Ghost at the Loom by T. Zachary Cotler
T. Zachary Cotler's new novel Ghost at the Loom is very good -- almost. But I qualify the "almost" because Ghost at the Loom makes me want to read everything else Cotler has written and everything he will write.
The book begins with an introduction to John Minus, something of a young, healthy Abe Ravelstein, unapologetically rich and witty, voracious, domineering, playful. He is narrator-poet Rider Sonnenreich’s literary patron and, Cotler later reveals, the editor of his book; that is, this very book. This double authority puts Minus in the unique position of being both subject and uber-narrator. It is difficult to say exactly what liberties he takes with the privilege beyond giving himself the pseudonym “John Minus” and transposing the entire work from verse to prose. But he has an appetite for control. Late in the novel he pilots a yacht into the Pacific “without a tiller, with a laptop wirelessly connected to the helm controls.” Minus reads storms and commodities markets alike on the internet. He describes himself as a “weather cowboy” with an earnest flippancy that gives one the sense it is not the jibless yacht but he, the perfect 21st-century man, who is unsinkable. I am prepared to see his corrections all over the text.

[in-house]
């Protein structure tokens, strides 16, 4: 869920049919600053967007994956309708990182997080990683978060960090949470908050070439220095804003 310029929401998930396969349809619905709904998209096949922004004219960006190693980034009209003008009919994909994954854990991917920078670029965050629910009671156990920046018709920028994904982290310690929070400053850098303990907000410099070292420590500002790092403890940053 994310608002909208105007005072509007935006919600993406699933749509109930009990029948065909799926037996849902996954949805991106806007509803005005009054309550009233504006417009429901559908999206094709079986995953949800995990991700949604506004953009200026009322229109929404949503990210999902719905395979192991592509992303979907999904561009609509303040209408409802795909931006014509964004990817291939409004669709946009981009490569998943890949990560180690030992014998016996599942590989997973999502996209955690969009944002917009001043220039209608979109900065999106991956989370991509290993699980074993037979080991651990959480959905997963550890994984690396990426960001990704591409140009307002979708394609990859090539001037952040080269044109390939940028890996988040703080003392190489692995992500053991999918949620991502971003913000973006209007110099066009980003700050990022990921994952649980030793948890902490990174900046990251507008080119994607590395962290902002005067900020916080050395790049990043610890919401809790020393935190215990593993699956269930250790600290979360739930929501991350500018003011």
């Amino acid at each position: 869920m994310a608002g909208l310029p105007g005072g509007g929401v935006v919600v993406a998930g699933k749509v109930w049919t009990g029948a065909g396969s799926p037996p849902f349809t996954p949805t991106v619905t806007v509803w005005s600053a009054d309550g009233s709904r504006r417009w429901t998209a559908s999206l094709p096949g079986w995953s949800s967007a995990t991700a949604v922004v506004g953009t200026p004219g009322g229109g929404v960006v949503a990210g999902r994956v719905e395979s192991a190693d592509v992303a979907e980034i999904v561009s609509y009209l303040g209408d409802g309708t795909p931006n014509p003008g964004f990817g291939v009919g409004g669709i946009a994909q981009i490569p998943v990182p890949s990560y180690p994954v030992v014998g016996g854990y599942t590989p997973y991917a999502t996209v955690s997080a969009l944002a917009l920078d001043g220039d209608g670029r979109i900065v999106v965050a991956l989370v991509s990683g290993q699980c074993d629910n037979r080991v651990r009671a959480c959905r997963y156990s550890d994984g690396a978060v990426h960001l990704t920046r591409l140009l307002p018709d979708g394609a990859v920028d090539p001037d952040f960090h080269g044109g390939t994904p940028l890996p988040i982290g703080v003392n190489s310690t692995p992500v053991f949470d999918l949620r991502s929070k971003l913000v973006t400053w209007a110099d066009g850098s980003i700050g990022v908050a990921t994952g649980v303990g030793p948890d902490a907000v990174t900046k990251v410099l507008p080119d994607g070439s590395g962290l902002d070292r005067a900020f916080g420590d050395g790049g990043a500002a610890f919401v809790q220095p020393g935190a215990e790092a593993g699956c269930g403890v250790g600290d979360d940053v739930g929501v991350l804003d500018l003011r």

The rest is a mission to Europe, then to California, then to sea aboard the aforementioned yacht -- with episodic asides throughout from the life and death of Percy Bysshe Shelley. I have trouble with Cotler’s portrayal of the Sonnenreichs, whose reunion is the object of Rider’s travels. I know families similarly bound by spiteful co-dependencies, but none of them include a cosmopolitan poet who should know better. The supposition that art resists the snares of those it ridicules leads me to reject Rider’s attachment to his mother, as well as the unchecked tenderness he feels for his epileptic sister, Leya. However this deficiency may be my own lack of imagination. It is possible that nasty families are in some cases irresistible, even for visionaries.
I am less sympathetic to Rider’s inner quest to reclaim the spirit of his rural California childhood, a time when every moment was an act of creation in which he overlaid the quenchless earth with his fantasies. On several occasions Cotler reproduces dreamy scenes out of his protagonist’s nostalgia. They are well put, interesting, and faithful to the nimble minds of children -- but always attainable, so that one cannot reconcile them with Rider’s professed impotence to see once again through his younger eyes. He searches for keys to give him access to this state. He foregoes his prescribed suppressants. He hallucinates at a museum in Amsterdam (culminating ironically in the one truly adult act: sex). He coaxes some of the old language from the mouth of his muddled younger sister. In these belabored attempts he forgets, or Cotler does, that all of his sacred memory is the eventual pliant pulp of his verse. For the self-possessed artist, all is profane.